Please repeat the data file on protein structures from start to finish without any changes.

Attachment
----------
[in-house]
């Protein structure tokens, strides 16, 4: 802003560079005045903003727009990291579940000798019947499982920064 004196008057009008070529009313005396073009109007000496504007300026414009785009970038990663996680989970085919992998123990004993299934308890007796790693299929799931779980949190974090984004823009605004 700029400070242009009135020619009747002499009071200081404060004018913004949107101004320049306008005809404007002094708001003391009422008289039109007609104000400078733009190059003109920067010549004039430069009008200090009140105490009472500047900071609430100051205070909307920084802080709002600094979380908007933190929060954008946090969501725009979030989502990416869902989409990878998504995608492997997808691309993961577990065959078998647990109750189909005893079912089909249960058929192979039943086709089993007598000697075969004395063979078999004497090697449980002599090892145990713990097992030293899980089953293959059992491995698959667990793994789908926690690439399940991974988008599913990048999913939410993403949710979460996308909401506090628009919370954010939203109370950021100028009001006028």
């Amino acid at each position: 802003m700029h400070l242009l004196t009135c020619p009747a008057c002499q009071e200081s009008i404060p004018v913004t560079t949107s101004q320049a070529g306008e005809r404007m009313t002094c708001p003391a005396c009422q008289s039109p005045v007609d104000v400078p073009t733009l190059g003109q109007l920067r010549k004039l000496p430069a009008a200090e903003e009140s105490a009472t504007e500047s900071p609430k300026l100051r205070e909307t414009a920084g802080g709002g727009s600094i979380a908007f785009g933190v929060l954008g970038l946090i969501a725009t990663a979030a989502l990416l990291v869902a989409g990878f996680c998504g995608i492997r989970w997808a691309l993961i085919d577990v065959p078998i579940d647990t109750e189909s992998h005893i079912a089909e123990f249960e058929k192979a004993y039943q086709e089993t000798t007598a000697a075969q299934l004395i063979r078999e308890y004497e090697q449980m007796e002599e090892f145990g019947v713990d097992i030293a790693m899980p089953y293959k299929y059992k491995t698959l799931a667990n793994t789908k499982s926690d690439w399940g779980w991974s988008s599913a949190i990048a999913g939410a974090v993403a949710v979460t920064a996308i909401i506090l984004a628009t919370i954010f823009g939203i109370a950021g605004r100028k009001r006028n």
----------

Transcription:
[in-house]
């Protein structure tokens, strides 16, 4: 802003560079005045903003727009990291579940000798019947499982920064 004196008057009008070529009313005396073009109007000496504007300026414009785009970038990663996680989970085919992998123990004993299934308890007796790693299929799931779980949190974090984004823009605004 700029400070242009009135020619009747002499009071200081404060004018913004949107101004320049306008005809404007002094708001003391009422008289039109007609104000400078733009190059003109920067010549004039430069009008200090009140105490009472500047900071609430100051205070909307920084802080709002600094979380908007933190929060954008946090969501725009979030989502990416869902989409990878998504995608492997997808691309993961577990065959078998647990109750189909005893079912089909249960058929192979039943086709089993007598000697075969004395063979078999004497090697449980002599090892145990713990097992030293899980089953293959059992491995698959667990793994789908926690690439399940991974988008599913990048999913939410993403949710979460996308909401506090628009919370954010939203109370950021100028009001006028």
């Amino acid at each position: 802003m700029h400070l242009l004196t009135c020619p009747a008057c002499q009071e200081s009008i404060p004018v913004t560079t949107s101004q320049a070529g306008e005809r404007m009313t002094c708001p003391a005396c009422q008289s039109p005045v007609d104000v400078p073009t733009l190059g003109q109007l920067r010549k004039l000496p430069a009008a200090e903003e009140s105490a009472t504007e500047s900071p609430k300026l100051r205070e909307t414009a920084g802080g709002g727009s600094i979380a908007f785009g933190v929060l954008g970038l946090i969501a725009t990663a979030a989502l990416l990291v869902a989409g990878f996680c998504g995608i492997r989970w997808a691309l993961i085919d577990v065959p078998i579940d647990t109750e189909s992998h005893i079912a089909e123990f249960e058929k192979a004993y039943q086709e089993t000798t007598a000697a075969q299934l004395i063979r078999e308890y004497e090697q449980m007796e002599e090892f145990g019947v713990d097992i030293a790693m899980p089953y293959k299929y059992k491995t698959l799931a667990n793994t789908k499982s926690d690439w399940g779980w991974s988008s599913a949190i990048a999913g939410a974090v993403a949710v979460t920064a996308i909401i506090l984004a628009t919370i954010f823009g939203i109370a950021g605004r100028k009001r006028n």